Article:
The Aloha Bed & Breakfast broke the law when it turned away a lesbian couple from California because they were gay, a judge ruled in Hawaii.
Hawaii’s First Circuit Court judge ruled in favour of the two women, who sued the B&B for discrimination in 2011, AP reported.
Diane Cervelli and Taeko Bufford tried to get a room in the east Honolulu bed and breakfast while visiting a close friend and her newborn baby in 2007. The owner asked if they were lesbians after Cervelli said they only needed one bed. When Cervelli said they were gay, the owner said she didn’t want lesbians in her B&B because of her religious views.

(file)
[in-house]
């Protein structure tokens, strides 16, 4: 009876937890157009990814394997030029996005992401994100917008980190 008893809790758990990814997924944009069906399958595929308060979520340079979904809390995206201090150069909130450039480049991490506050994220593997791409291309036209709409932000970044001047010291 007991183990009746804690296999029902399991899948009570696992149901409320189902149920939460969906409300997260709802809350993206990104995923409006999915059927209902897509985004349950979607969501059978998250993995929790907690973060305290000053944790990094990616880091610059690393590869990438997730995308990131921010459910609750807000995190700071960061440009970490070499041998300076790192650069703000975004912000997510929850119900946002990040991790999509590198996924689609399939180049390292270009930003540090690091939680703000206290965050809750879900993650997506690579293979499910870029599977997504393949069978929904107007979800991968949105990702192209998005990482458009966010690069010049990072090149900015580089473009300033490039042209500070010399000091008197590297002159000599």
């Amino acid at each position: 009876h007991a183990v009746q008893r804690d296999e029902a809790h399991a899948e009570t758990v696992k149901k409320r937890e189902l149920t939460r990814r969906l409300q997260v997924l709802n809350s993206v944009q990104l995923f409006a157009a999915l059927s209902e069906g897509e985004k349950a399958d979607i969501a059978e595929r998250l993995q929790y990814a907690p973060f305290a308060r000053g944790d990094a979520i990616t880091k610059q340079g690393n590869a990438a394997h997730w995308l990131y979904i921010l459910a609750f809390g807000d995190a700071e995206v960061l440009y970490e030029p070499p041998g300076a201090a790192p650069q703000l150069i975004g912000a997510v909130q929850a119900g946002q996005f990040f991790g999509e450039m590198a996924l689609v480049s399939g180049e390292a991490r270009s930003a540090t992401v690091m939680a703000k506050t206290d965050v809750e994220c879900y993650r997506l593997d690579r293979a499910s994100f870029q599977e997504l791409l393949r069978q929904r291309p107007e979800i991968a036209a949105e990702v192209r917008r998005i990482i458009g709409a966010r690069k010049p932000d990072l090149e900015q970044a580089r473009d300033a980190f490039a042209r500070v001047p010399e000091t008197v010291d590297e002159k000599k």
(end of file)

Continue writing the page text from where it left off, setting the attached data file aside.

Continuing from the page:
The owner later admitted she believed same-sex relationships were “detestable” and they “defile our land,” Lambda Legal says.
The bed and breakfast’s owner violated the state’s public accommodations law, which says businesses that give lodging to travellers aren’t allowed to discriminate based on sexual orientation, race, colour, religion, sex, gender identity, or disability.
“When visitors or residents are subjected to discrimination, they suffer the sting of indignity, humiliation, and outrage, but we are all demeaned and our society diminished by unlawful discrimination,” Hawaii Civil Rights Commission Executive Director William Hoshijo said.
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